section.  Here is a template for the callback:
			    proc httpCallback {token} {
				upvar #0 $token state
				# Access state as a Tcl array

	      -handler callback
		     Invoke  callback  whenever	 HTTP  data  is	 available; if
		     present, nothing else will be done with  the  HTTP	 data.
		     This  procedure gets two additional arguments: the socket
		     for  the  HTTP  data  and	 the   token   returned	  from
		     ::http::geturl.   The token is the name of a global array
		     that is described in the STATE ARRAY section.  The proce‐
		     dure  is expected to return the number of bytes read from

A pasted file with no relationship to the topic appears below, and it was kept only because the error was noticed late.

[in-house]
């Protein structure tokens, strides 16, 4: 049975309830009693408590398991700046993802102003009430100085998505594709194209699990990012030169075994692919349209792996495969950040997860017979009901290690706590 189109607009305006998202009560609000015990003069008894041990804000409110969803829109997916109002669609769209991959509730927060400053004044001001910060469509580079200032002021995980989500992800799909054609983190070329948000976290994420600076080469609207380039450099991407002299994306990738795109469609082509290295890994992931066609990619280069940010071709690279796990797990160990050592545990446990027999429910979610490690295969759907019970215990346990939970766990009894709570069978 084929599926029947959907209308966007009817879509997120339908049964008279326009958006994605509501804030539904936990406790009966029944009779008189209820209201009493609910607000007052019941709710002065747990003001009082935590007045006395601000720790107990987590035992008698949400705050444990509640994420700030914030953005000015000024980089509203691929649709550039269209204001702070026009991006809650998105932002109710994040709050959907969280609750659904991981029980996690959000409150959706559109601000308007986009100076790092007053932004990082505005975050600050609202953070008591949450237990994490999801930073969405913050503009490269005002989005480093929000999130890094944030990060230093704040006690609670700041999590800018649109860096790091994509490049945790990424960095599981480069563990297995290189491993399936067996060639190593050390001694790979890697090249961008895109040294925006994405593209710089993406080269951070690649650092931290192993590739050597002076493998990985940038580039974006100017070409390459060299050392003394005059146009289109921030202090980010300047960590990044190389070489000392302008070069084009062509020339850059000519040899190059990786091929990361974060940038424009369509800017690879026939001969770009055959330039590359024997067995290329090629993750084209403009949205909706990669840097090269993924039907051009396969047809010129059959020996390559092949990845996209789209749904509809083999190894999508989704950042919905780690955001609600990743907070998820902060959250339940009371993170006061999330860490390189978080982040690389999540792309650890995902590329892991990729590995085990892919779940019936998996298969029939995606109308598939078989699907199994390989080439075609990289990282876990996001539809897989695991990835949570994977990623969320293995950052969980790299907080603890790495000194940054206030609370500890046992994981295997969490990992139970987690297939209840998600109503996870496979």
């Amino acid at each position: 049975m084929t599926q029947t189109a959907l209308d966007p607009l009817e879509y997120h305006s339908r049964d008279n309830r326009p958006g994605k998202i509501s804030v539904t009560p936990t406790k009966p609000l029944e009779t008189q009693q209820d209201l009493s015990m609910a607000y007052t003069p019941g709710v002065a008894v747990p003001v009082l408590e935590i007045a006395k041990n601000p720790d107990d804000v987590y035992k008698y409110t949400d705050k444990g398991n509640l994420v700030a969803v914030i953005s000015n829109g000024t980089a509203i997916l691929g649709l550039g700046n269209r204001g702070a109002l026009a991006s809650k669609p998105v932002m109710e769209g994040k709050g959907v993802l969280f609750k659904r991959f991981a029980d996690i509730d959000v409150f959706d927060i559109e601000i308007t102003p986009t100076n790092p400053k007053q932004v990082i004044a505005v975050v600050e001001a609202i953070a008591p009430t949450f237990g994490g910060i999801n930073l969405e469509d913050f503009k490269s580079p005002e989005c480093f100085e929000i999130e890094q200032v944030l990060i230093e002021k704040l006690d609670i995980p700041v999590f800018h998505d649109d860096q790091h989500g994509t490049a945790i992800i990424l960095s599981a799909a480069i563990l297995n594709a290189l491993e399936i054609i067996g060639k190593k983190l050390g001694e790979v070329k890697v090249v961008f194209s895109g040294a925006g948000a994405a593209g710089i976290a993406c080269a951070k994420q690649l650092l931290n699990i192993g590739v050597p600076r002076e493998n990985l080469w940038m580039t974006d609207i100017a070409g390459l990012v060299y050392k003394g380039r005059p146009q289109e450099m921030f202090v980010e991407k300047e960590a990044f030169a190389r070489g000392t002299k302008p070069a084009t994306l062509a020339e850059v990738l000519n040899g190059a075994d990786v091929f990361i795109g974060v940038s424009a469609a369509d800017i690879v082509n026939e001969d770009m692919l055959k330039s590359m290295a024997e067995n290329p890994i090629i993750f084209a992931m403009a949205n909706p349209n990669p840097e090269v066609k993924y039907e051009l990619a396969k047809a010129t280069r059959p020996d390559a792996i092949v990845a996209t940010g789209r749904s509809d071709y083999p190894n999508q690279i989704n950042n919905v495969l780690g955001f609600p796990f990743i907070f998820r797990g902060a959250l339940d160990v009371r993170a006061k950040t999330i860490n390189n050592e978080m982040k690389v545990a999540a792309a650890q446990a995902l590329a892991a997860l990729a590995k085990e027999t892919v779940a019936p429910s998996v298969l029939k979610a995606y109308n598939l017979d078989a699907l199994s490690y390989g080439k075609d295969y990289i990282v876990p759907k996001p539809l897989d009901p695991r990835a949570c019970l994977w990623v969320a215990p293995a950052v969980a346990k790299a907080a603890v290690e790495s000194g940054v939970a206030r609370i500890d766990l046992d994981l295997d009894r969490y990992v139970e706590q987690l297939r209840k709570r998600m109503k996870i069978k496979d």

the socket.  Here is a template for the callback:
			    proc httpHandlerCallback {socket token} {
				upvar #0 $token state
				# Access socket, and state as a Tcl array
				# For example...
				set data [read $socket 1000]
				set nbytes [string length $data]
				return $nbytes

	      -headers keyvaluelist
		     This option is used to add	 extra	headers	 to  the  HTTP
		     request.	The  keyvaluelist argument must be a list with
		     an even number of elements that  alternate	 between  keys
		     and  values.   The	 keys become header field names.  New‐
		     lines are stripped from the values so the	header	cannot
		     be corrupted.  For example, if keyvaluelist is Pragma no-
		     cache then the following header is included in  the  HTTP
		     Pragma: no-cache

	      -keepalive boolean
		     If	 true, attempt to keep the connection open for servic‐
		     ing multiple requests.  Default is 0.